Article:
Over the course of the next few days and weeks, I’ll be posting interviews with those writers reading as part of the Poetry Ireland Introductions series 2013. One of this week’s featured writers is Galway poet Liam Duffy, who reads Tuesday 11th June in the Irish Writers Centre, D1, at 6:30pm.
Philip Cummins: What is your earliest memory of poetry at home or in school?
Liam Duffy: I did not enjoy primary school. One of the few positive things I remember was having to write a poem and being told it was good. I wrote the following:
The Rat who wanted to be a Bat
The rat who wanted to be a bat
he jumped out the window
and landed flat
I’ve mostly abandoned rhyme since then, but the encouragement meant a lot.
Again in secondary school, I had the opportunity to take part in a creative writing class as part of the Cúirt International Festival of Literature, it was lead by Susan Millar DuMars who I still learn a lot from.
PC: Is there a particular poet, poem or book of poems that was, for you, like discovering rock n’roll for the very first time? Can you describe what it was like?
LD: I am going to be very conventionally Irish and admit that many of the poems and poets that I use to orientate myself were found in my Poetry Now leaving certificate text book.
The assessment wasn’t very engaging, but reading literature and poetry provides a legitimate way of learning about the darker, deeper and lustier parts of life while you are sitting in a class room.
PC: Which poets do you think best characterise the qualities that are found in your own poetry?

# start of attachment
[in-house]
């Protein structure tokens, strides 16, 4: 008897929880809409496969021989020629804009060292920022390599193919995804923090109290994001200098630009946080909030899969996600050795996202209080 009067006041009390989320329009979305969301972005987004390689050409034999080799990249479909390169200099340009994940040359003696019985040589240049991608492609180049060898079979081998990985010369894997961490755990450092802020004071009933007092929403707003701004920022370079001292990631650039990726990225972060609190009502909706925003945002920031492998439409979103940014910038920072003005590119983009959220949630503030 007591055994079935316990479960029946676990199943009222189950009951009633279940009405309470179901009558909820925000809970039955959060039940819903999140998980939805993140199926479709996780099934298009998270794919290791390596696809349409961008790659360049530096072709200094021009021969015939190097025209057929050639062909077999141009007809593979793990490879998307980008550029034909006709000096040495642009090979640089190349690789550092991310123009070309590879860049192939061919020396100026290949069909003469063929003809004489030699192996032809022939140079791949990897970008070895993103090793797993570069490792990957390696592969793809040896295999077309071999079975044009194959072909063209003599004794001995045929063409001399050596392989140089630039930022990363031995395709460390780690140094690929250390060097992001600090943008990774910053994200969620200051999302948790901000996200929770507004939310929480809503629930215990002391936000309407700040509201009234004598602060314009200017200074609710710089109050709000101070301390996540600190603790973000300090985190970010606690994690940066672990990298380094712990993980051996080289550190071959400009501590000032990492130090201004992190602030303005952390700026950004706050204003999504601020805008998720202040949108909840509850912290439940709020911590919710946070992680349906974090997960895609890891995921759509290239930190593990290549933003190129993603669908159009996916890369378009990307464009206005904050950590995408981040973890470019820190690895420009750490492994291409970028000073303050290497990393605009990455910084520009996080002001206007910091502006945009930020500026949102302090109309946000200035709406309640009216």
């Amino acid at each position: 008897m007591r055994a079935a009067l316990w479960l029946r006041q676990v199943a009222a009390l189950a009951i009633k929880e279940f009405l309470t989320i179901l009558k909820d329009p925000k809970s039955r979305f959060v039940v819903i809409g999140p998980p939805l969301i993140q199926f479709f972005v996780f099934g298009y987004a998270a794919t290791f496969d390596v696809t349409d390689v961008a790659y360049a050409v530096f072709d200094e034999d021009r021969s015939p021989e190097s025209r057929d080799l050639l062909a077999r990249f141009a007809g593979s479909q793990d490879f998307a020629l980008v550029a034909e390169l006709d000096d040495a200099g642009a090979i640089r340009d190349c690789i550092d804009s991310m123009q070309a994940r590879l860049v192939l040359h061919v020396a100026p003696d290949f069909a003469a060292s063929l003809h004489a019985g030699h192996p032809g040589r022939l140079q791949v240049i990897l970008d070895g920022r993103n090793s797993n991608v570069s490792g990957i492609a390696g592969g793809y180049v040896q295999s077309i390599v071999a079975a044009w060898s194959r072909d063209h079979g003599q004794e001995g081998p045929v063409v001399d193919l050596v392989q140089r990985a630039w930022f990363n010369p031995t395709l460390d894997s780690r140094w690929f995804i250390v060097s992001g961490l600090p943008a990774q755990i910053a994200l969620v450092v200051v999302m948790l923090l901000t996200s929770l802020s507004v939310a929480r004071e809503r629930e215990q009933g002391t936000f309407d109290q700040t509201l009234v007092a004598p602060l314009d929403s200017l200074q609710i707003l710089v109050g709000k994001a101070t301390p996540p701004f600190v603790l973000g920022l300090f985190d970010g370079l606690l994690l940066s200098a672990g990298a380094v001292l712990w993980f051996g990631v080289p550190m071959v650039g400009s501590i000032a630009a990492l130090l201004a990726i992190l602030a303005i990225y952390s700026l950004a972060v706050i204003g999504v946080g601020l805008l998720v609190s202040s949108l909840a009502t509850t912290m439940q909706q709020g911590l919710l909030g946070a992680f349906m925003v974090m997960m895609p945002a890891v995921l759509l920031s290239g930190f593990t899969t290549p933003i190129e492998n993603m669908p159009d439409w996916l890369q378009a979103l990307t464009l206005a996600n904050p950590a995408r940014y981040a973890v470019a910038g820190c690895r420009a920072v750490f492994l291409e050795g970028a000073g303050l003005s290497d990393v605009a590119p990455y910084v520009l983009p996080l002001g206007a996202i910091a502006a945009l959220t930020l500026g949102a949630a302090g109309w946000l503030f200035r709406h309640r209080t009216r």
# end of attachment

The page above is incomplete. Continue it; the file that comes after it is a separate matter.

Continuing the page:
LD: Though my poetry is mostly urban; I like to dwell on farming sometimes (goats, mostly), I enjoy Kavanagh’s countryside and more generally his ability to cover so much of society in a poem.
I also like Eliot’s details, “With smell of steaks in passageways”, I think sensory based imagery is very effective.
PC: What was your first “Eureka!” moment in writing and publishing poetry; the moment when you realized “Hey, I’m actually on to something here!” in terms of your work coming together and first getting accepted and published in magazines and journals?
LD: Getting my first notice of publication from Cork magazine The SHOp, which I was told was a very good place to have your poetry. A few years later they invited me to read at the West Cork Literary Festival as part of a reading entitled “Irish Poets: A New Generation”. This was alongside wonderful poets such as Billy Ramsell and Denise Garvey, so I was very happy with that.
PC: Finally, if you could own and keep just three collections of poetry on your bookshelf- excluding, of course, your own- which collections would they be and why??
LD: I don’t read as much poetry as I would like to, and these 3 all came into my hands indirectly.
Time Gentlemen, Please by Kevin Higgins- reminding me that poetry is best when it examines the global through the local. I won this for guessing which Galway Councillor he was complaining about in a poem, I think he commemorates many people this way.
Collected Poems of Patrick Kavanagh edited by Antoinette Quinn- a Christmas present from my Dad, all that country and masturbation and greyness.
Across the Grid of Streets by Quicy R Lehr- A limited edition of this was sent to me via the Writers’ Society of The National University of Ireland, Galway which I Chaired for a while. Very exciting sprawling and urban poetry, contained by meter and form.
Liam Duffy reads as part of the third in a series of three readings as part of the Poetry Ireland Introductions readings series on Tuesday 11th June at 6.30pm at the Irish Writers’ Centre, 19 Parnell Square, D1.
Also reading with Liam are:
Caoimhín Eoin Mac Unfraidh
Venue: The Irish Writers’ Centre, 19 Parnell Square, D1
Time: Tuesday 11th June @ 6.30pm
T: (01) 8721302